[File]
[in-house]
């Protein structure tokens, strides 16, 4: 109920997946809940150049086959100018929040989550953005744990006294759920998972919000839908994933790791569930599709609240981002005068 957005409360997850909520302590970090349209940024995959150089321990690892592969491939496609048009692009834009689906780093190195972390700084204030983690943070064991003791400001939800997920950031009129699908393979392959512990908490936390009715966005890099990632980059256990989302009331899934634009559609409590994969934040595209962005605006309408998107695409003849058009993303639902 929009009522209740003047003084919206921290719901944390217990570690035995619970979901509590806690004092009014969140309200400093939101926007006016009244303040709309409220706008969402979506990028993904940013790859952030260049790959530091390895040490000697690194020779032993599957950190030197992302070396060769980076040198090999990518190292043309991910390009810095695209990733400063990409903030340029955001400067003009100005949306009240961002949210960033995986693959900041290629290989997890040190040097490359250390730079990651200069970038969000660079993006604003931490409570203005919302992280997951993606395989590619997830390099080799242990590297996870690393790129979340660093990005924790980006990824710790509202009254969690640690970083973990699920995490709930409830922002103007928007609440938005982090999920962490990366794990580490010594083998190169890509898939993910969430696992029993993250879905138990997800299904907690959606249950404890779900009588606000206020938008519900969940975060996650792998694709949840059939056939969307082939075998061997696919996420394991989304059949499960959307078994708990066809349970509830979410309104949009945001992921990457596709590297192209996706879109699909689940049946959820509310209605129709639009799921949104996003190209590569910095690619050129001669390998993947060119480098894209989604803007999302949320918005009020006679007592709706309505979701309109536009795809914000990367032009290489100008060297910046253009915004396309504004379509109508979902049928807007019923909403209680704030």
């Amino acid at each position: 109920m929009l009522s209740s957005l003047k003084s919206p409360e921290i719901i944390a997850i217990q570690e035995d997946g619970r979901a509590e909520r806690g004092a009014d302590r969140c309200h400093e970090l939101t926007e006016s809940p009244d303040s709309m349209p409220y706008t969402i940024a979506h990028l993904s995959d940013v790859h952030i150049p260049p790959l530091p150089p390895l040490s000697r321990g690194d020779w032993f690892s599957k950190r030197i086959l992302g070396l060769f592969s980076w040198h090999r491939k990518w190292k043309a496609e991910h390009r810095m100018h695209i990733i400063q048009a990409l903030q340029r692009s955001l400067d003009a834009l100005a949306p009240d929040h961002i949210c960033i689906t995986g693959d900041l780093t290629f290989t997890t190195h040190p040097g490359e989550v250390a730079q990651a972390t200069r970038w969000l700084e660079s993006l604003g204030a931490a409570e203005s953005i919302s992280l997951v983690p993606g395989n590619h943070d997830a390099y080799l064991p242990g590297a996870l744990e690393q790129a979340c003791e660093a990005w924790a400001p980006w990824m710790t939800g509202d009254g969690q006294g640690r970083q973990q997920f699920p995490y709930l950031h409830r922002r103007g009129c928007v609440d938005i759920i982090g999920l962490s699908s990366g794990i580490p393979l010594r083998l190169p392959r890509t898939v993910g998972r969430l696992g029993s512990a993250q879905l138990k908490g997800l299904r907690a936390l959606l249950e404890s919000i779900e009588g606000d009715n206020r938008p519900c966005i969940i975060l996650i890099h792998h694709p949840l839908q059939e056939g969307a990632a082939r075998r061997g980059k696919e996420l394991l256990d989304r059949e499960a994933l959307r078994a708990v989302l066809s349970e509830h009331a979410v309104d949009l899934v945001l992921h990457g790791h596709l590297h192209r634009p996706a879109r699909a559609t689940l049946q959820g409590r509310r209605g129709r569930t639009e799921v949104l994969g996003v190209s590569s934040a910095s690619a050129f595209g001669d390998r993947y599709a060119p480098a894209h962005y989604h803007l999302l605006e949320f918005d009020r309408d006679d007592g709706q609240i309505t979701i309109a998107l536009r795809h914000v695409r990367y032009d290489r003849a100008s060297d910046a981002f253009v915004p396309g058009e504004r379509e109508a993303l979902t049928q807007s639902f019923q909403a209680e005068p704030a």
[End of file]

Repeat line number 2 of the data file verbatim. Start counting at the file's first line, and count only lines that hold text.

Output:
């Protein structure tokens, strides 16, 4: 109920997946809940150049086959100018929040989550953005744990006294759920998972919000839908994933790791569930599709609240981002005068 957005409360997850909520302590970090349209940024995959150089321990690892592969491939496609048009692009834009689906780093190195972390700084204030983690943070064991003791400001939800997920950031009129699908393979392959512990908490936390009715966005890099990632980059256990989302009331899934634009559609409590994969934040595209962005605006309408998107695409003849058009993303639902 929009009522209740003047003084919206921290719901944390217990570690035995619970979901509590806690004092009014969140309200400093939101926007006016009244303040709309409220706008969402979506990028993904940013790859952030260049790959530091390895040490000697690194020779032993599957950190030197992302070396060769980076040198090999990518190292043309991910390009810095695209990733400063990409903030340029955001400067003009100005949306009240961002949210960033995986693959900041290629290989997890040190040097490359250390730079990651200069970038969000660079993006604003931490409570203005919302992280997951993606395989590619997830390099080799242990590297996870690393790129979340660093990005924790980006990824710790509202009254969690640690970083973990699920995490709930409830922002103007928007609440938005982090999920962490990366794990580490010594083998190169890509898939993910969430696992029993993250879905138990997800299904907690959606249950404890779900009588606000206020938008519900969940975060996650792998694709949840059939056939969307082939075998061997696919996420394991989304059949499960959307078994708990066809349970509830979410309104949009945001992921990457596709590297192209996706879109699909689940049946959820509310209605129709639009799921949104996003190209590569910095690619050129001669390998993947060119480098894209989604803007999302949320918005009020006679007592709706309505979701309109536009795809914000990367032009290489100008060297910046253009915004396309504004379509109508979902049928807007019923909403209680704030």